Seen any panic-stricken people with cameras and boom mics scurrying around the city lately? There were 48 of them — teams of filmmakers, not simply individuals — frantically making short films over the weekend of July 16-18 for the 48 Hour Film Project, an annual contest and screening that gives people the chance to make movies in only 48 hours and show the results over a weekend to audiences.
If you could see the people struggling to make their movies under intense pressure and without sleep, that would be at least as interesting.
Filmmakers Mark Ruppert and Liz Langston started the project in 2001 by wondering not only if such a movie would be makeable, but whether it would be watchable. Evidently the answer to both questions has been a resounding yes, as 76 cities besides Richmond held such events in 2009, in places as far flung as Albuquerque, N.M., and Mumbai, India. This is the fourth installment to be held in Richmond, which will screen the results July 24-25 at the Byrd Theatre.
This is the largest year for Richmond, says organizer Ellie St. John, who says the cap of 48 teams fills up quickly and results in what she calls “a very Richmond waiting list.”
St. John is in charge of it all, and has been since she answered an ad for the Richmond expansion four years ago. Her only help after keeping all 48 teams registered and organized comes from editor Rob Collins in mastering the print that will be shown to audiences. St. John has been at it since the project's Richmond founding, in 2007. That year's winning team included former Style Weekly Arts and Culture editor Brandon Reynolds.
St. John says the teams can range drastically in makeup, both in size and background. Theoretically you can have a team of one, who turns on the camera, acts, then turns it off. But most are groups. Some are made up of amateurs hoping to make their first movie, while others, St. John says, feature professional filmmakers such as Kevin Hershberger and employees of local commercial production agencies. Some of the movies offer impressive special effects. One involved horses. There are also teams made up of high school and college kids. But don't judge a filmmaker by his or her stature, she says. “You never know who's going to come out on top with the best film.”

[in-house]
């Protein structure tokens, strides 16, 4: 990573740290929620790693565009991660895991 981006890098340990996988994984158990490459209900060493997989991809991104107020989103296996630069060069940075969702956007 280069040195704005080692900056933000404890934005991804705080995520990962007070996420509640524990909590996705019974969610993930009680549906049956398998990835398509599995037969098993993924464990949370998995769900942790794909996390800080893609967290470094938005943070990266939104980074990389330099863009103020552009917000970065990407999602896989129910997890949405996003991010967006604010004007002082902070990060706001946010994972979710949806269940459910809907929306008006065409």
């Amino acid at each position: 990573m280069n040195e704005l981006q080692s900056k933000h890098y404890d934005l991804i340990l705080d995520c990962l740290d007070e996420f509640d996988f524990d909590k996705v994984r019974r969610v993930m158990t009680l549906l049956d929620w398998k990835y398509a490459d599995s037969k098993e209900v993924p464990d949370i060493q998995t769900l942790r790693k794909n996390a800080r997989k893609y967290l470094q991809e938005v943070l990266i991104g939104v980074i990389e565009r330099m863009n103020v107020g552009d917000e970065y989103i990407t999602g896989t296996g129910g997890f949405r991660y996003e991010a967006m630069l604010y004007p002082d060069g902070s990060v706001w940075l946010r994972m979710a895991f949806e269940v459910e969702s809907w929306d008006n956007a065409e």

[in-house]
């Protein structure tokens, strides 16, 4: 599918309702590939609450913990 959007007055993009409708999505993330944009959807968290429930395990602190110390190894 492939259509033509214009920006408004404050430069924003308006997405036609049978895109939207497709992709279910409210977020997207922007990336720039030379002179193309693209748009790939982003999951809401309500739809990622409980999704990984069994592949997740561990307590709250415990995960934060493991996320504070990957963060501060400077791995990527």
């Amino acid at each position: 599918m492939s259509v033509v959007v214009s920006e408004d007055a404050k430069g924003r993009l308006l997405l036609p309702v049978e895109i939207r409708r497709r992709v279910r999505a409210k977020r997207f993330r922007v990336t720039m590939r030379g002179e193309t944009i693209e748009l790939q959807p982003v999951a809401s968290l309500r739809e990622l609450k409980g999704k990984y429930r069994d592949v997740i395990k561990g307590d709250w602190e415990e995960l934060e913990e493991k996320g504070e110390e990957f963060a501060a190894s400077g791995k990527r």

The project gets going like this: Everyone gathers at a headquarters where teams draw one of 14 different genres out of a hat, everything from horror to road movie. Every team gets the same prompts to get them going on the story, including a character, prop and line of dialogue. The uniformity helps the audience but also adds to the challenge. St. John says there are always teams who forget to include the line, or accidentally cut the prop out of the final edit, and are subsequently disqualified from awards eligibility.
Teams then typically churn out a screenplay, shoot the footage as fast as possible and then edit the results. The final movies must be 4-7 minutes long, but that's an eternity to put together in a weekend. St. John says many of the filmmakers simply go without sleep, one of the reasons she prefers to remain in the background.
“I actually don't think I could do the 48,” she says. “It's way too intimidating.”
The 48 Hour Film Project screens at the Byrd Theatre on Saturday and Sunday, July 24-25, at 1:30 and 4 p.m. each day. $7 per screening; $12 for pass. For information, go to 48hourfilm.com/richmond.